Provides a comprehensive introduction to music scholarship. We will survey the developments that have shaped musicology since its institutionalization as an academic discipline, paying special attention to the major issues and movements that have occupied our field over the past ten years. We’ll also explore the various "hows" of musicology, discussing how and where research is disseminated, how to access and deal with primary, secondary, and archival sources, how to make use of digital tools and methods, how to formulate interesting and productive research questions, and how to write academically about music.
MUS 193B | Topics in Analysis of Contemporary Music
The late ninth century witnessed a major technological breakthrough in the transmission of Western music that was to have far-reaching consequences. Chants that had been taught orally for several centuries began to be encoded on parchment using signs placed above text syllables that recorded the shape and contour of the chant melodies. Systems of music notation spread rapidly across Europe, and took root as the way to record, archive, share, and (eventually) compose music. This graduate seminar course examines the form and function of music notation in western Europe, and how the writing down of music transformed music practice. Students will transcribe music from a variety of medieval and Renaissance notation systems, and will work directly with high quality facsimiles and online reproductions of the original manuscripts.
While music is often imagined to be innately egalitarian, uniting people across lines of class and rank, it has also served as a site for this same intense social differentiation. Music, like other arts, has long been sustained by patrons within class-stratified societies to build and maintain social relationships, accrue prestige, and produce hierarchies of economic and cultural value. In this course, we examine the relationship between patrons and clients as it manifests in musical life, drawing on examples from around the globe and across time.
Using its large collection of historical instruments including recorders, krumhorns, sackbuts, curtals, viols, lutes, harps and harpsichords, the Brandeis Early Music Ensemble explores the music and performance practices of Western Europe in the Renaissance and early Baroque eras.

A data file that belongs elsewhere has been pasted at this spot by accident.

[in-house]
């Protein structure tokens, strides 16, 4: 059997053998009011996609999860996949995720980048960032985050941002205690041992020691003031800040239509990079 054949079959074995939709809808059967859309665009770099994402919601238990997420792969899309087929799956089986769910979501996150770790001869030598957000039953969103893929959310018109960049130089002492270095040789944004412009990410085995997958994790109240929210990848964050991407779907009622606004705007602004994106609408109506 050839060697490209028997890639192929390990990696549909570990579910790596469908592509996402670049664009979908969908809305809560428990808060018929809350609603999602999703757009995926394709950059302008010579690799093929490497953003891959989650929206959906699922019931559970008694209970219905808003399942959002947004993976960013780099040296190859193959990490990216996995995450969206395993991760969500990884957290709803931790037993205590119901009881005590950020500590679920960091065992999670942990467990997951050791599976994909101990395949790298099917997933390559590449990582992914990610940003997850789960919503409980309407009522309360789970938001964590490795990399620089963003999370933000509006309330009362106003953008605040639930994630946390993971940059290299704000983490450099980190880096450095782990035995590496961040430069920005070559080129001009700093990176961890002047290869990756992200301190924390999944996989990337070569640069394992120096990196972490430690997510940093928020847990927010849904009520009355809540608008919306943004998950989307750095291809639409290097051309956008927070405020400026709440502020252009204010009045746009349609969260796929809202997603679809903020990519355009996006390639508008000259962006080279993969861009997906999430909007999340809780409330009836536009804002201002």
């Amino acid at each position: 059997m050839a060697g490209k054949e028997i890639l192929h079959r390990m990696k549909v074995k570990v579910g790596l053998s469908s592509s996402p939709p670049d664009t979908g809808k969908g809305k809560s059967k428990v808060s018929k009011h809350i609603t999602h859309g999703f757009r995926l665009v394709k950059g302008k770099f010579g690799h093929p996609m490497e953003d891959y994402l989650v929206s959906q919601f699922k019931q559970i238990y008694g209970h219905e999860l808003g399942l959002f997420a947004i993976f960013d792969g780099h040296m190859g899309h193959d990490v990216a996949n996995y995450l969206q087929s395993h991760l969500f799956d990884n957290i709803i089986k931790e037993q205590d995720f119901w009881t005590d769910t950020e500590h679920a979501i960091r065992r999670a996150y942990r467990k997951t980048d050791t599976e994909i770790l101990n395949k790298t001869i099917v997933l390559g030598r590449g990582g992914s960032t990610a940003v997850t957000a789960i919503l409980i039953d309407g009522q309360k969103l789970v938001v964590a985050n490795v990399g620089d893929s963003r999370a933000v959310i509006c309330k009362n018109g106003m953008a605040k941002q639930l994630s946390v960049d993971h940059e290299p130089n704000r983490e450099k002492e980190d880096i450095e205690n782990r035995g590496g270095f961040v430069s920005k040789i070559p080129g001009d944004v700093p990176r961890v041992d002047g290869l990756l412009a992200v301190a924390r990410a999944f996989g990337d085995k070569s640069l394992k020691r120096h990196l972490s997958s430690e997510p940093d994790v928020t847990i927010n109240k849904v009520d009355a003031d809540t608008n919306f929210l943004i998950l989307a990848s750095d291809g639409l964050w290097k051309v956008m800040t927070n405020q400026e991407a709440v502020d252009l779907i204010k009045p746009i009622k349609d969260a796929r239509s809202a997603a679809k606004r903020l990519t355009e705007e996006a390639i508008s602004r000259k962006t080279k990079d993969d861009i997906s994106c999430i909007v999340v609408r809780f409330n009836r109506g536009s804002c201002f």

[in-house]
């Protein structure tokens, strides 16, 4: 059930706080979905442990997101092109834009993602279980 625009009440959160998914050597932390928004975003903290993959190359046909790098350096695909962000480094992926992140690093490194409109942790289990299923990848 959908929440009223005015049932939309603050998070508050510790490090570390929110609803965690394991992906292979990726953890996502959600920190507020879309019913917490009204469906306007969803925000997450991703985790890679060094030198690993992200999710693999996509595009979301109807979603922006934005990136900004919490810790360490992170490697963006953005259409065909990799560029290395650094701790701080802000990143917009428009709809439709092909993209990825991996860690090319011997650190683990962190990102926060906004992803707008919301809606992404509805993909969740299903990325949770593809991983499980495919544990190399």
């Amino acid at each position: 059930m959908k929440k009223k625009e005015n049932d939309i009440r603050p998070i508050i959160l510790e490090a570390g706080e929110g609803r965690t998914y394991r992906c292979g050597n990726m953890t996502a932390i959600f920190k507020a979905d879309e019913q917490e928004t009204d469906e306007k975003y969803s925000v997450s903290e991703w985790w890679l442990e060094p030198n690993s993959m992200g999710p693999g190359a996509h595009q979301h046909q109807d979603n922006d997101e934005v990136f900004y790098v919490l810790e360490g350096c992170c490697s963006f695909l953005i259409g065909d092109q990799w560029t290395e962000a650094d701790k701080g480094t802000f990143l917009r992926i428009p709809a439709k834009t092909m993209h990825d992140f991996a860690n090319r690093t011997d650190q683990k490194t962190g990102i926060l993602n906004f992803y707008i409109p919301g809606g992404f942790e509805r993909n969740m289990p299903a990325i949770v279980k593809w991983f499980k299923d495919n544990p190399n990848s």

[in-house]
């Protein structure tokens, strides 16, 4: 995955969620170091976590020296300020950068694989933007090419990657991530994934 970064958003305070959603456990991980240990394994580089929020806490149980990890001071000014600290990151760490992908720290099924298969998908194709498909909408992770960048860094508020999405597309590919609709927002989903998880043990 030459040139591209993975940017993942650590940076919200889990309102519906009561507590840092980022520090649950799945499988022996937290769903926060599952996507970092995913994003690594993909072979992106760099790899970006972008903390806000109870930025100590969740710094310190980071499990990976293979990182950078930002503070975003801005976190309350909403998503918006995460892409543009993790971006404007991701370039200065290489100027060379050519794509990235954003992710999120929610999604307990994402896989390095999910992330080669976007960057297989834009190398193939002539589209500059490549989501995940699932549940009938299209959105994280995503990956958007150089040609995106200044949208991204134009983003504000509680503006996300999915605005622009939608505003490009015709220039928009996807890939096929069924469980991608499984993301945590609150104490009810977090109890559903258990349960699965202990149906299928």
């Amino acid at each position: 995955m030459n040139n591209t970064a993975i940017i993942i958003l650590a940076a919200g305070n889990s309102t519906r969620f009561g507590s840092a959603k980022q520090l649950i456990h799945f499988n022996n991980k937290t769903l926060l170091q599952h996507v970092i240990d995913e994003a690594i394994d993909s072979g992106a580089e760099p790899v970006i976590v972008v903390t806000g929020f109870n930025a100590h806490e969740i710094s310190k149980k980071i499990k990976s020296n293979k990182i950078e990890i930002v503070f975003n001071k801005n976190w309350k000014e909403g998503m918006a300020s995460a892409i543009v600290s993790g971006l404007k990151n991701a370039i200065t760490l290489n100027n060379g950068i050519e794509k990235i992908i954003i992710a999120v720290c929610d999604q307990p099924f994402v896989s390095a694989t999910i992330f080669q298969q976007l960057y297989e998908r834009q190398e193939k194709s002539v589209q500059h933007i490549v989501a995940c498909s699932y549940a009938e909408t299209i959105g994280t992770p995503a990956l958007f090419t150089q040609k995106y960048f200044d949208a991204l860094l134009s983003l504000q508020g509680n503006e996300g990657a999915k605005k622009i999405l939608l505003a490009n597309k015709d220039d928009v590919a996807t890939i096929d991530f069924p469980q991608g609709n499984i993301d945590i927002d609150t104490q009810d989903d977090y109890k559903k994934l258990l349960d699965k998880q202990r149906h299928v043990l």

This 24-36 voice choir is chosen from the entire student body on the basis of experience and musicianship skills. It is for singers who wish to explore unusual repertory, Bach cantatas, 16th-century motets and madrigals, 17th-century oratorios, 19th-century lieder and 20th-century works.
The Brandeis University Chorus draws its members from the entire Brandeis community. Every year the chorus performs a major work drawn from the vast choral repertory. There are often opportunities for student soloists.
The Brandeis Jazz Ensemble, open to the entire Brandeis community by audition, is composed of 15-20 musicians led by one of Boston's best-known jazz musicians. In addition to classic jazz repertory, the ensemble performs original compositions written specifically for the group.
Directed by Neal Hampton, entrance to the Brandeis-Wellesley Orchestra is gained through audition at the beginning of the Fall and Spring semesters. The orchestra comprises students, faculty, and staff at Brandeis University, Wellesley College, and Babson and Olin Colleges, and is dedicated to bringing inspiring performances of the great orchestral literature, both past and present, to a new generation of musicians and audiences.
The Wind Ensemble is a 35-50 member group that performs a wide variety of music. The ensemble performs two or three concerts each year and is conducted by Tom Souza. Membership is open to the Brandeis and surrounding communities.
Improvisation is always an essential part of our daily life, but during uncertain and challenging times, our ability to improvise becomes more important than ever! Join the Brandeis Improv Collective (BIC) and learn how to become a more fluid, creative, and joyful improviser by exploring improvisation, both individually and in a group. The BIC is open to all Brandeis students, regardless of skill or experience in improvising.
Fafali studies and performs the music, song and dance of Ghana, and has performed at Night for Africa, Culture X and even for the President of Ghana! Historically a highly international ensemble, Fafali's members have come from Ghana, Togo, Jamaica, Tanzania, Cape Verde, China, the United States and many other countries from around the world.